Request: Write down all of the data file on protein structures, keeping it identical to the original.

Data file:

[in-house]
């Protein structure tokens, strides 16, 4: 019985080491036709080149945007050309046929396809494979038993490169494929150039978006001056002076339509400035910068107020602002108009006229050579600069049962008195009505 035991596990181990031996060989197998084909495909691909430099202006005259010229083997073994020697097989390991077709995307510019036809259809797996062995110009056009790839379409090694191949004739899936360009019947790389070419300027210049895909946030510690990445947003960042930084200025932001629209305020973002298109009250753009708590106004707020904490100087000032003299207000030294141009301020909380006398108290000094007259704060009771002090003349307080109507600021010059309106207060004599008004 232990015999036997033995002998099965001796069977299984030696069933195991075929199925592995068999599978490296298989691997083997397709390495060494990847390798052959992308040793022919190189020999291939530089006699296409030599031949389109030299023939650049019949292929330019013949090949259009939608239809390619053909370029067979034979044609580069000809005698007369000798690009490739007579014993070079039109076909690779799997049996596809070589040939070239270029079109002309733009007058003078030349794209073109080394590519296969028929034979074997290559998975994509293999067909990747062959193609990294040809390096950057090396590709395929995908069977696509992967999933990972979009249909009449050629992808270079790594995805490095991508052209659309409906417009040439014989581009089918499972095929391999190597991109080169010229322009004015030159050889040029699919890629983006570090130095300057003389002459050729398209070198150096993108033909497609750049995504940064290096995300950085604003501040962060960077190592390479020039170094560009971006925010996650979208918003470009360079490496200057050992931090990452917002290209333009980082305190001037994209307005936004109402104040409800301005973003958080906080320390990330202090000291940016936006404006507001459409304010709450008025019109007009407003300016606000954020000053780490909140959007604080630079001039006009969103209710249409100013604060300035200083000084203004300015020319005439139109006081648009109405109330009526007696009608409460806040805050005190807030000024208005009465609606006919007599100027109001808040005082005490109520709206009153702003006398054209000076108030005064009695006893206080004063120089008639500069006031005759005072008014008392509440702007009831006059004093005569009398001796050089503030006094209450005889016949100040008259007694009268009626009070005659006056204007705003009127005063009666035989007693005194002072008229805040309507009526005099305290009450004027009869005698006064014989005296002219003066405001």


[in-house]
């Protein structure tokens, strides 16, 4: 019985080491036709080149945007050309046929396809494979038993490169494929150039978006001056002076339509400035910068107020602002108009006229050579600069049962008195009505 035991596990181990031996060989197998084909495909691909430099202006005259010229083997073994020697097989390991077709995307510019036809259809797996062995110009056009790839379409090694191949004739899936360009019947790389070419300027210049895909946030510690990445947003960042930084200025932001629209305020973002298109009250753009708590106004707020904490100087000032003299207000030294141009301020909380006398108290000094007259704060009771002090003349307080109507600021010059309106207060004599008004 232990015999036997033995002998099965001796069977299984030696069933195991075929199925592995068999599978490296298989691997083997397709390495060494990847390798052959992308040793022919190189020999291939530089006699296409030599031949389109030299023939650049019949292929330019013949090949259009939608239809390619053909370029067979034979044609580069000809005698007369000798690009490739007579014993070079039109076909690779799997049996596809070589040939070239270029079109002309733009007058003078030349794209073109080394590519296969028929034979074997290559998975994509293999067909990747062959193609990294040809390096950057090396590709395929995908069977696509992967999933990972979009249909009449050629992808270079790594995805490095991508052209659309409906417009040439014989581009089918499972095929391999190597991109080169010229322009004015030159050889040029699919890629983006570090130095300057003389002459050729398209070198150096993108033909497609750049995504940064290096995300950085604003501040962060960077190592390479020039170094560009971006925010996650979208918003470009360079490496200057050992931090990452917002290209333009980082305190001037994209307005936004109402104040409800301005973003958080906080320390990330202090000291940016936006404006507001459409304010709450008025019109007009407003300016606000954020000053780490909140959007604080630079001039006009969103209710249409100013604060300035200083000084203004300015020319005439139109006081648009109405109330009526007696009608409460806040805050005190807030000024208005009465609606006919007599100027109001808040005082005490109520709206009153702003006398054209000076108030005064009695006893206080004063120089008639500069006031005759005072008014008392509440702007009831006059004093005569009398001796050089503030006094209450005889016949100040008259007694009268009626009070005659006056204007705003009127005063009666035989007693005194002072008229805040309507009526005099305290009450004027009869005698006064014989005296002219003066405001």